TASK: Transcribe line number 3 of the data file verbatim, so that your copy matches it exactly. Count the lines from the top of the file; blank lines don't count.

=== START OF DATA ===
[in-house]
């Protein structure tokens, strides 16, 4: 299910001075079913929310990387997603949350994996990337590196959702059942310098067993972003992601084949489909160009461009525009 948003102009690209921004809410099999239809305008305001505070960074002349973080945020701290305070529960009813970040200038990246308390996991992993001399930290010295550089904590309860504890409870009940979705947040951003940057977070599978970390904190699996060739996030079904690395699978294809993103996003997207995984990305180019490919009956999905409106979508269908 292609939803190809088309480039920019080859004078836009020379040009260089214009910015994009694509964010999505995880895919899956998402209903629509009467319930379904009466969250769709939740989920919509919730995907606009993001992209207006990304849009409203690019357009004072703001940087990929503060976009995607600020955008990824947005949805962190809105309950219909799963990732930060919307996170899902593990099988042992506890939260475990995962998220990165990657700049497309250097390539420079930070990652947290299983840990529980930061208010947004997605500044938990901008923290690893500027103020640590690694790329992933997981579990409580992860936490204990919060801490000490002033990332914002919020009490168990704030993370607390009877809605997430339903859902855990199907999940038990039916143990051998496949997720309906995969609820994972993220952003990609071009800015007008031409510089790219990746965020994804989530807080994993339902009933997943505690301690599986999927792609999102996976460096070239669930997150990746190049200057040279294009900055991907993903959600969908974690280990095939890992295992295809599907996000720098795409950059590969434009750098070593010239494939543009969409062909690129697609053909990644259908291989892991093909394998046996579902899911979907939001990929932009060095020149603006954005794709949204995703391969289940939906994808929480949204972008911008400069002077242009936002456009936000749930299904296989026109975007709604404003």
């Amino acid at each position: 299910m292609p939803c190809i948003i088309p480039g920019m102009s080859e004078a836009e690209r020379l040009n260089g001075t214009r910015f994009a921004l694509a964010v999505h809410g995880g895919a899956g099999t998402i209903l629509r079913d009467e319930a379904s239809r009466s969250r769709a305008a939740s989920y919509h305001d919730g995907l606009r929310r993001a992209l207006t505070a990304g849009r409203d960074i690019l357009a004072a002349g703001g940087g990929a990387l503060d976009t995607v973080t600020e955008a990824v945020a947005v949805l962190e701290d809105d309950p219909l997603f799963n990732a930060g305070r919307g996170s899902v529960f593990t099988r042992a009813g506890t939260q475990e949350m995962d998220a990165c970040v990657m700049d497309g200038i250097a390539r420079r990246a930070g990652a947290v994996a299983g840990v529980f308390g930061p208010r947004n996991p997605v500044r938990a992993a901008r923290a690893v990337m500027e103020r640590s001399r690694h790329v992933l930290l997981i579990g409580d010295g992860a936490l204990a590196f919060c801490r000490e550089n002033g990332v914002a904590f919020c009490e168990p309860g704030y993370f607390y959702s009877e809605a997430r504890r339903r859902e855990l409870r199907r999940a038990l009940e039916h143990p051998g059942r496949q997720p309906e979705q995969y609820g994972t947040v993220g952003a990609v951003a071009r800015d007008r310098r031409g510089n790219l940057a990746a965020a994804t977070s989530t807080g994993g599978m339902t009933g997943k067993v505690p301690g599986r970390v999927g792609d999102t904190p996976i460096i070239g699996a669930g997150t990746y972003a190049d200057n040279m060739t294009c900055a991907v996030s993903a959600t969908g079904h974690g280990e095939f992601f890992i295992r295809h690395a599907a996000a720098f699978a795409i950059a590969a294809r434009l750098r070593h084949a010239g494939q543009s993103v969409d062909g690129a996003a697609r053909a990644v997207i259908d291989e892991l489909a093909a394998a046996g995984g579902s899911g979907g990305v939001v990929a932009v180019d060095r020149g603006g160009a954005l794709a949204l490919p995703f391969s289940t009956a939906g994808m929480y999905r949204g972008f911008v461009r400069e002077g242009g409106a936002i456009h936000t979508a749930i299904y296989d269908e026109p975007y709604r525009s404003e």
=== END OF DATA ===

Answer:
């Amino acid at each position: 299910m292609p939803c190809i948003i088309p480039g920019m102009s080859e004078a836009e690209r020379l040009n260089g001075t214009r910015f994009a921004l694509a964010v999505h809410g995880g895919a899956g099999t998402i209903l629509r079913d009467e319930a379904s239809r009466s969250r769709a305008a939740s989920y919509h305001d919730g995907l606009r929310r993001a992209l207006t505070a990304g849009r409203d960074i690019l357009a004072a002349g703001g940087g990929a990387l503060d976009t995607v973080t600020e955008a990824v945020a947005v949805l962190e701290d809105d309950p219909l997603f799963n990732a930060g305070r919307g996170s899902v529960f593990t099988r042992a009813g506890t939260q475990e949350m995962d998220a990165c970040v990657m700049d497309g200038i250097a390539r420079r990246a930070g990652a947290v994996a299983g840990v529980f308390g930061p208010r947004n996991p997605v500044r938990a992993a901008r923290a690893v990337m500027e103020r640590s001399r690694h790329v992933l930290l997981i579990g409580d010295g992860a936490l204990a590196f919060c801490r000490e550089n002033g990332v914002a904590f919020c009490e168990p309860g704030y993370f607390y959702s009877e809605a997430r504890r339903r859902e855990l409870r199907r999940a038990l009940e039916h143990p051998g059942r496949q997720p309906e979705q995969y609820g994972t947040v993220g952003a990609v951003a071009r800015d007008r310098r031409g510089n790219l940057a990746a965020a994804t977070s989530t807080g994993g599978m339902t009933g997943k067993v505690p301690g599986r970390v999927g792609d999102t904190p996976i460096i070239g699996a669930g997150t990746y972003a190049d200057n040279m060739t294009c900055a991907v996030s993903a959600t969908g079904h974690g280990e095939f992601f890992i295992r295809h690395a599907a996000a720098f699978a795409i950059a590969a294809r434009l750098r070593h084949a010239g494939q543009s993103v969409d062909g690129a996003a697609r053909a990644v997207i259908d291989e892991l489909a093909a394998a046996g995984g579902s899911g979907g990305v939001v990929a932009v180019d060095r020149g603006g160009a954005l794709a949204l490919p995703f391969s289940t009956a939906g994808m929480y999905r949204g972008f911008v461009r400069e002077g242009g409106a936002i456009h936000t979508a749930i299904y296989d269908e026109p975007y709604r525009s404003e």